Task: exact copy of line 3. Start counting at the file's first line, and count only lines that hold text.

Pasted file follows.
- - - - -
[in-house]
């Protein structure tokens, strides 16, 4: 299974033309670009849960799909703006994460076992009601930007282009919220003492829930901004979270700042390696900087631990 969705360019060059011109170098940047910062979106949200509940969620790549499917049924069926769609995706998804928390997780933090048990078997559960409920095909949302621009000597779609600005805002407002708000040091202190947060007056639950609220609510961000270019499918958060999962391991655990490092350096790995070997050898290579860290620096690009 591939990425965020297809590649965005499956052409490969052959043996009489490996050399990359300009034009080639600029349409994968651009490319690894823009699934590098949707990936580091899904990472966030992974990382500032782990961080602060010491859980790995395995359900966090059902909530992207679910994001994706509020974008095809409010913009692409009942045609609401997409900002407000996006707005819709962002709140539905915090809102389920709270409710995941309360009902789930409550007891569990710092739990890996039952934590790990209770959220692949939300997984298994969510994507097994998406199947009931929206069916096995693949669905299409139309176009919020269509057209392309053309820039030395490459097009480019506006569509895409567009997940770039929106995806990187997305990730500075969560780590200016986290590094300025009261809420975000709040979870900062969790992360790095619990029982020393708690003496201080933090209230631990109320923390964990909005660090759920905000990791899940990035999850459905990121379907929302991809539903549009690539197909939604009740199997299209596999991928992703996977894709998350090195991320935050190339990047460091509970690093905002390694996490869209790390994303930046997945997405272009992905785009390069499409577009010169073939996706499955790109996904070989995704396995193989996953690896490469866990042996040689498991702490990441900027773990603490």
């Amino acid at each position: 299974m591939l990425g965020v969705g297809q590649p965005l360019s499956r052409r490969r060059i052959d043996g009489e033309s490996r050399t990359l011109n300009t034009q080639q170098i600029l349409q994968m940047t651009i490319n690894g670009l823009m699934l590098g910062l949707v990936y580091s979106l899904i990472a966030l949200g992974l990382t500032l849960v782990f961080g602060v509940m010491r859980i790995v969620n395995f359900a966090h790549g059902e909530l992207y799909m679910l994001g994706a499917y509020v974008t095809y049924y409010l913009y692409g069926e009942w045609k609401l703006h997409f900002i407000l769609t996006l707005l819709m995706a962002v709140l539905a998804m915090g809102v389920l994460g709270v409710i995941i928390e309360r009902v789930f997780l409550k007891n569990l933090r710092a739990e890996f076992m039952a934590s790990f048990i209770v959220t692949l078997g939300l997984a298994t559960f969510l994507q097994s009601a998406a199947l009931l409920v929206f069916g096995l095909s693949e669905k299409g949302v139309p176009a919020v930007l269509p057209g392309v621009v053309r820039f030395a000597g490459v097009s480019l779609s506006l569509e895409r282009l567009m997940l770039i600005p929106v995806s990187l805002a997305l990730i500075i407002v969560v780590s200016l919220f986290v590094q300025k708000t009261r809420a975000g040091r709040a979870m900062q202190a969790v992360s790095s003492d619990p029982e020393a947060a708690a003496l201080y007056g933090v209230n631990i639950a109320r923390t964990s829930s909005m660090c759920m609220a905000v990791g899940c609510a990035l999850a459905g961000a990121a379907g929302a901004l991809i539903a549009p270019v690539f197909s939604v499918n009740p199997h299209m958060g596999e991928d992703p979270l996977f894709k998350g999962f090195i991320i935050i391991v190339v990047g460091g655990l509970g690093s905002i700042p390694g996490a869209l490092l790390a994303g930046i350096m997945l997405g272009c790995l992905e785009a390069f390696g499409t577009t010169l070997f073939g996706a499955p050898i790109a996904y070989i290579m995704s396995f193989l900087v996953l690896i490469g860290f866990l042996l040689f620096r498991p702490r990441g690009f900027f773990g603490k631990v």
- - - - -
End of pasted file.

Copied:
């Amino acid at each position: 299974m591939l990425g965020v969705g297809q590649p965005l360019s499956r052409r490969r060059i052959d043996g009489e033309s490996r050399t990359l011109n300009t034009q080639q170098i600029l349409q994968m940047t651009i490319n690894g670009l823009m699934l590098g910062l949707v990936y580091s979106l899904i990472a966030l949200g992974l990382t500032l849960v782990f961080g602060v509940m010491r859980i790995v969620n395995f359900a966090h790549g059902e909530l992207y799909m679910l994001g994706a499917y509020v974008t095809y049924y409010l913009y692409g069926e009942w045609k609401l703006h997409f900002i407000l769609t996006l707005l819709m995706a962002v709140l539905a998804m915090g809102v389920l994460g709270v409710i995941i928390e309360r009902v789930f997780l409550k007891n569990l933090r710092a739990e890996f076992m039952a934590s790990f048990i209770v959220t692949l078997g939300l997984a298994t559960f969510l994507q097994s009601a998406a199947l009931l409920v929206f069916g096995l095909s693949e669905k299409g949302v139309p176009a919020v930007l269509p057209g392309v621009v053309r820039f030395a000597g490459v097009s480019l779609s506006l569509e895409r282009l567009m997940l770039i600005p929106v995806s990187l805002a997305l990730i500075i407002v969560v780590s200016l919220f986290v590094q300025k708000t009261r809420a975000g040091r709040a979870m900062q202190a969790v992360s790095s003492d619990p029982e020393a947060a708690a003496l201080y007056g933090v209230n631990i639950a109320r923390t964990s829930s909005m660090c759920m609220a905000v990791g899940c609510a990035l999850a459905g961000a990121a379907g929302a901004l991809i539903a549009p270019v690539f197909s939604v499918n009740p199997h299209m958060g596999e991928d992703p979270l996977f894709k998350g999962f090195i991320i935050i391991v190339v990047g460091g655990l509970g690093s905002i700042p390694g996490a869209l490092l790390a994303g930046i350096m997945l997405g272009c790995l992905e785009a390069f390696g499409t577009t010169l070997f073939g996706a499955p050898i790109a996904y070989i290579m995704s396995f193989l900087v996953l690896i490469g860290f866990l042996l040689f620096r498991p702490r990441g690009f900027f773990g603490k631990v």